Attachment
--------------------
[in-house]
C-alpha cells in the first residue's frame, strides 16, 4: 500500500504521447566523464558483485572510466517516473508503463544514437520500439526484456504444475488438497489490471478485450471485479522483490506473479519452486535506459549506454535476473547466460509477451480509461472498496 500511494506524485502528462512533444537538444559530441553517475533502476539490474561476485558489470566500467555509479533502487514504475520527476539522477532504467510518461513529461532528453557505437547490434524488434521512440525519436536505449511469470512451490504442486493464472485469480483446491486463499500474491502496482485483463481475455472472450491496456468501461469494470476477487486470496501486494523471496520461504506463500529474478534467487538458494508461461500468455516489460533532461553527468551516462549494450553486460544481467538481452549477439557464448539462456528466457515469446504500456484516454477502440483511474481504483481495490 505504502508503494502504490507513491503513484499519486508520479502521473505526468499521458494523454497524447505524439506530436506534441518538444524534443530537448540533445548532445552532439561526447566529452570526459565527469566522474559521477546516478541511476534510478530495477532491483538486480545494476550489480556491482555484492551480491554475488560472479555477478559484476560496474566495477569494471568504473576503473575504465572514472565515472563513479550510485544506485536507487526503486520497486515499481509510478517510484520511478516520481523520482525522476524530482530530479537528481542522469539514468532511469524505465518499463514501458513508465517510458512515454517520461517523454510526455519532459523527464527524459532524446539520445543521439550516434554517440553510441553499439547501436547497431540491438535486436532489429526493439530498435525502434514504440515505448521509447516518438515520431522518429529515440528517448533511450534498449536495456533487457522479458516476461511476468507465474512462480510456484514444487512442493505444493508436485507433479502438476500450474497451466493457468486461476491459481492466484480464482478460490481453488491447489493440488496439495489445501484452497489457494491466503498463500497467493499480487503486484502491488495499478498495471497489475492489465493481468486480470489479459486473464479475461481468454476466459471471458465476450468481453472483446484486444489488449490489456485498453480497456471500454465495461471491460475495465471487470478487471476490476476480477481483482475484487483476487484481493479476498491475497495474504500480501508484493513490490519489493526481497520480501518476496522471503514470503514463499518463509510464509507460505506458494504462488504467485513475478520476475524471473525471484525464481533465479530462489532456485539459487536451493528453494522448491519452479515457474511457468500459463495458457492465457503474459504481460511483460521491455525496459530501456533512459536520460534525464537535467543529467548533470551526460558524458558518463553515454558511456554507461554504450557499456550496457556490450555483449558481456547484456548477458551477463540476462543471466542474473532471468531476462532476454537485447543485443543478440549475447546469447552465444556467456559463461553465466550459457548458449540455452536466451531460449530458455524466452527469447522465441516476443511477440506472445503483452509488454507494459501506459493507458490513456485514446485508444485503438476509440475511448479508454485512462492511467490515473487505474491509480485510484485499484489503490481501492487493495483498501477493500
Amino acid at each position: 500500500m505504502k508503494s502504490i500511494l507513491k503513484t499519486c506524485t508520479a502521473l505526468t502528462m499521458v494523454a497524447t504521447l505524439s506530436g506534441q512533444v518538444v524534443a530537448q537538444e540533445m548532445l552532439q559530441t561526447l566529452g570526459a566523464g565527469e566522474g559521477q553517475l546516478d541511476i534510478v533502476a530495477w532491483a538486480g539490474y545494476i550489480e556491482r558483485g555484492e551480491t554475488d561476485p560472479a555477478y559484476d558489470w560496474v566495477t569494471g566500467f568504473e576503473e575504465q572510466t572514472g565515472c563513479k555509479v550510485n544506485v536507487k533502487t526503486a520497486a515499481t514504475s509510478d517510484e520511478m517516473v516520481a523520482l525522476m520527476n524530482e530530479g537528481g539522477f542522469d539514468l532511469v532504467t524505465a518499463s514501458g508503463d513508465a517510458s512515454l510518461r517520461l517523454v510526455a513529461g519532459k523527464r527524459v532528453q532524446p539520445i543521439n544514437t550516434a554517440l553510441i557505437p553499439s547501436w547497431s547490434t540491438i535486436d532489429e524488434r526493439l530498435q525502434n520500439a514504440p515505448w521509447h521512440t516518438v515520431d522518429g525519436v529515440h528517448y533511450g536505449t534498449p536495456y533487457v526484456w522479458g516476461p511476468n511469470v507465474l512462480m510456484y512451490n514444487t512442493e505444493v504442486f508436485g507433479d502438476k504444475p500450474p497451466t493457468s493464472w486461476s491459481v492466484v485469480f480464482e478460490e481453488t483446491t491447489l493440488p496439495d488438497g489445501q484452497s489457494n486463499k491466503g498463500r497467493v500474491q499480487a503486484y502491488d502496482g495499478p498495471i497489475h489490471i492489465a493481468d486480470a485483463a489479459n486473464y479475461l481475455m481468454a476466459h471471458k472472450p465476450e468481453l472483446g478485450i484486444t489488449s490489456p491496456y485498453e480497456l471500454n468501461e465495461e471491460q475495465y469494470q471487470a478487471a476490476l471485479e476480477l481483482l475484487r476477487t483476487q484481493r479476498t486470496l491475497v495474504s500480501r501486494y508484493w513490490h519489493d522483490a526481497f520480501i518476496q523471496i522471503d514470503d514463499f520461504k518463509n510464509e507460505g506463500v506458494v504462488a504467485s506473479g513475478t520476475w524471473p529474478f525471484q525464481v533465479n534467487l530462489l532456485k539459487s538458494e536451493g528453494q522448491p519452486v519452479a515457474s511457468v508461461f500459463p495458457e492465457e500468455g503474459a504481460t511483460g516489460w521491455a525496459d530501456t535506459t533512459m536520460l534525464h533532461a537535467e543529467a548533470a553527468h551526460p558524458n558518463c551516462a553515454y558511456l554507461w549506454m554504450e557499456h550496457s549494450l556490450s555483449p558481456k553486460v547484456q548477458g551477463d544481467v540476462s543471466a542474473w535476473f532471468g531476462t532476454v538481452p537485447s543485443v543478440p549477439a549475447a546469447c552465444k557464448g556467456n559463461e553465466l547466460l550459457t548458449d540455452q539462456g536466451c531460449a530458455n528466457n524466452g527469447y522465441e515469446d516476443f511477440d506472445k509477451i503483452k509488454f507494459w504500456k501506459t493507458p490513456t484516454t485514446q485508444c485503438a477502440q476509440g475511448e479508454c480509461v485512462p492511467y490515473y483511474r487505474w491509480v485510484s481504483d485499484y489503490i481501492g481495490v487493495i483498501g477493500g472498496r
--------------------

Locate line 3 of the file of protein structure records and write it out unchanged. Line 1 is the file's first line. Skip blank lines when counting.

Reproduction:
Amino acid at each position: 500500500m505504502k508503494s502504490i500511494l507513491k503513484t499519486c506524485t508520479a502521473l505526468t502528462m499521458v494523454a497524447t504521447l505524439s506530436g506534441q512533444v518538444v524534443a530537448q537538444e540533445m548532445l552532439q559530441t561526447l566529452g570526459a566523464g565527469e566522474g559521477q553517475l546516478d541511476i534510478v533502476a530495477w532491483a538486480g539490474y545494476i550489480e556491482r558483485g555484492e551480491t554475488d561476485p560472479a555477478y559484476d558489470w560496474v566495477t569494471g566500467f568504473e576503473e575504465q572510466t572514472g565515472c563513479k555509479v550510485n544506485v536507487k533502487t526503486a520497486a515499481t514504475s509510478d517510484e520511478m517516473v516520481a523520482l525522476m520527476n524530482e530530479g537528481g539522477f542522469d539514468l532511469v532504467t524505465a518499463s514501458g508503463d513508465a517510458s512515454l510518461r517520461l517523454v510526455a513529461g519532459k523527464r527524459v532528453q532524446p539520445i543521439n544514437t550516434a554517440l553510441i557505437p553499439s547501436w547497431s547490434t540491438i535486436d532489429e524488434r526493439l530498435q525502434n520500439a514504440p515505448w521509447h521512440t516518438v515520431d522518429g525519436v529515440h528517448y533511450g536505449t534498449p536495456y533487457v526484456w522479458g516476461p511476468n511469470v507465474l512462480m510456484y512451490n514444487t512442493e505444493v504442486f508436485g507433479d502438476k504444475p500450474p497451466t493457468s493464472w486461476s491459481v492466484v485469480f480464482e478460490e481453488t483446491t491447489l493440488p496439495d488438497g489445501q484452497s489457494n486463499k491466503g498463500r497467493v500474491q499480487a503486484y502491488d502496482g495499478p498495471i497489475h489490471i492489465a493481468d486480470a485483463a489479459n486473464y479475461l481475455m481468454a476466459h471471458k472472450p465476450e468481453l472483446g478485450i484486444t489488449s490489456p491496456y485498453e480497456l471500454n468501461e465495461e471491460q475495465y469494470q471487470a478487471a476490476l471485479e476480477l481483482l475484487r476477487t483476487q484481493r479476498t486470496l491475497v495474504s500480501r501486494y508484493w513490490h519489493d522483490a526481497f520480501i518476496q523471496i522471503d514470503d514463499f520461504k518463509n510464509e507460505g506463500v506458494v504462488a504467485s506473479g513475478t520476475w524471473p529474478f525471484q525464481v533465479n534467487l530462489l532456485k539459487s538458494e536451493g528453494q522448491p519452486v519452479a515457474s511457468v508461461f500459463p495458457e492465457e500468455g503474459a504481460t511483460g516489460w521491455a525496459d530501456t535506459t533512459m536520460l534525464h533532461a537535467e543529467a548533470a553527468h551526460p558524458n558518463c551516462a553515454y558511456l554507461w549506454m554504450e557499456h550496457s549494450l556490450s555483449p558481456k553486460v547484456q548477458g551477463d544481467v540476462s543471466a542474473w535476473f532471468g531476462t532476454v538481452p537485447s543485443v543478440p549477439a549475447a546469447c552465444k557464448g556467456n559463461e553465466l547466460l550459457t548458449d540455452q539462456g536466451c531460449a530458455n528466457n524466452g527469447y522465441e515469446d516476443f511477440d506472445k509477451i503483452k509488454f507494459w504500456k501506459t493507458p490513456t484516454t485514446q485508444c485503438a477502440q476509440g475511448e479508454c480509461v485512462p492511467y490515473y483511474r487505474w491509480v485510484s481504483d485499484y489503490i481501492g481495490v487493495i483498501g477493500g472498496r